A Haunted Guesthouse Mystery

By E.J. Copperman

Berkley Prime Crime, November 2013 ($7.99)

ISBN-13: 978-0-425-25239-0

Reviewed by Shirley Wetzel

Alison Kerby, owner and proprietor of a haunted Victorian guesthouse in Harbor Haven, New Jersey, does not like to be called the ghost lady. People tend to look askance at her when they hear stories about the ghostly goings-on at her home. Not that she cares what most people think, as long as it doesn't hurt her business, but there is one person in particular she'd rather not spook. Josh Kaplan is a childhood friend turned romantic interest, and she's hoping this time things will work out. He knows she's keeping a secret, and she knows it bothers him, but she doesn't think he'd cope well with her telling him that she speaks to dead people: two dead people, Paul, a deceased P.I., and Maxie, the previous home owner and interior decorator.

Alison wasn't pleased to learn, after suffering a head injury, that her new home came with resident tenants who had strong opinions about how she should run her business, but the two specters have become companions, helpmates, and, yes, friends. They are also an asset to her guesthouse business, with tours coming in just to witness daily performances of supernatural acts.

When Alison makes visits to her favorite bakery, the Stud Muffin, Everett, the Harbor Haven token homeless person, asks for the ghost lady's help because he's hearing dead people. She says she can't help him, and before long he joins the ranks of the dead himself. Her nemesis Kerin Murphy, who didn't seem especially fond of the man when he was alive, hires Alison to find his killer. Paul, who has been whining about needing something to do, is thrilled when Alison is hired for not one, but two, cases. A rather eccentric woman asks Alison to follow her husband and prove he's cheating, but not for the usual reasons. That case, too, turns into a murder investigation, one with several peculiar twists and turns.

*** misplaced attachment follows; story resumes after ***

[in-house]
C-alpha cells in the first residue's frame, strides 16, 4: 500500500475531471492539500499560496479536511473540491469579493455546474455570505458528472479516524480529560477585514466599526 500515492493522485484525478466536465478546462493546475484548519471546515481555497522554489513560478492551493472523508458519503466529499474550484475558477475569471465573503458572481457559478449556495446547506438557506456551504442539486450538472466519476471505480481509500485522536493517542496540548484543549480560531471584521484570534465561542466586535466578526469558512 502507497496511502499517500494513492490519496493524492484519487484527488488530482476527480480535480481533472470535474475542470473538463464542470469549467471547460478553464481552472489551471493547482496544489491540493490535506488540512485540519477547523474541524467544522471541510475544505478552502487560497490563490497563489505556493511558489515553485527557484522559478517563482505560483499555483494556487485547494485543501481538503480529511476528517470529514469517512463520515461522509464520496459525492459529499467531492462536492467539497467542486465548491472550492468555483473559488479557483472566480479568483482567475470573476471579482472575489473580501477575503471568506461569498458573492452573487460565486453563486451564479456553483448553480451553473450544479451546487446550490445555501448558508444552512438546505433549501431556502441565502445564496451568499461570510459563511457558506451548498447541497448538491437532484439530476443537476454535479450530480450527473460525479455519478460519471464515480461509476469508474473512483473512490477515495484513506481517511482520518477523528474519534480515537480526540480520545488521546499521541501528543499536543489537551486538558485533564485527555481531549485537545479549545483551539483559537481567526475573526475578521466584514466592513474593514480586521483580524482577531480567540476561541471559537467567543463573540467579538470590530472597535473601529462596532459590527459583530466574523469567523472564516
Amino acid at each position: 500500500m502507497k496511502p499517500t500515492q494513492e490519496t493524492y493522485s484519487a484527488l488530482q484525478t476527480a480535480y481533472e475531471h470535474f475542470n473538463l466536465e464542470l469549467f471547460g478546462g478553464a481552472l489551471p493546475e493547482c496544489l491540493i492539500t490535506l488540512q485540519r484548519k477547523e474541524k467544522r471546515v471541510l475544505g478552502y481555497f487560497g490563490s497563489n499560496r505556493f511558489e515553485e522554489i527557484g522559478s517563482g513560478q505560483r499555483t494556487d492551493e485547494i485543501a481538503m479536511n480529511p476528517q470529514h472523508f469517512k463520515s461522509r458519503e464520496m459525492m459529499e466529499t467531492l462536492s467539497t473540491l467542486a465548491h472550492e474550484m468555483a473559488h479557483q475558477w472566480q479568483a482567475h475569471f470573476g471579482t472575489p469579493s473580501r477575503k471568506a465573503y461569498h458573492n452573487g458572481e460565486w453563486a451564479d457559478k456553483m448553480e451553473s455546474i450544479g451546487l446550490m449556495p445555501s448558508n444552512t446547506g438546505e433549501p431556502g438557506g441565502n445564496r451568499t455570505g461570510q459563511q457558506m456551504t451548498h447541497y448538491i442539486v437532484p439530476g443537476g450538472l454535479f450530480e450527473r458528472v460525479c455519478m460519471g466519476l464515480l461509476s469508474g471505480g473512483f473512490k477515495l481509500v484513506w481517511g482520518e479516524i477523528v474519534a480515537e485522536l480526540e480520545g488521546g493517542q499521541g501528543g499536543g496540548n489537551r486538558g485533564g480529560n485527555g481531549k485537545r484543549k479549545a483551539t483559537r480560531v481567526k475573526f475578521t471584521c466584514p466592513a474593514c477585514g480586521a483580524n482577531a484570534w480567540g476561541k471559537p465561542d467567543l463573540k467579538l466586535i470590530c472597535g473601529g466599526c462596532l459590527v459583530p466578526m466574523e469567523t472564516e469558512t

While many amateur or amateurish sleuths thrive on plunging into complicated and dangerous situations in order to solve a case, Alison tries to unload hers on the police or real detectives. Even so, she usually manages to uncover the truth in the end, with assistance from family and friends, both earthly and unearthly.

There is so much to like in this book, and this series. There's a Closed Room Murder (men's room, that is), lots of down at the shore New Jersey atmosphere, a very likable protagonist with a lovely and loving family (including Ghost Dad), multi-talented ghosts, and a great plot. THE THRILL OF THE HAUNT is more fun than a barrel of ghostly monkeys.

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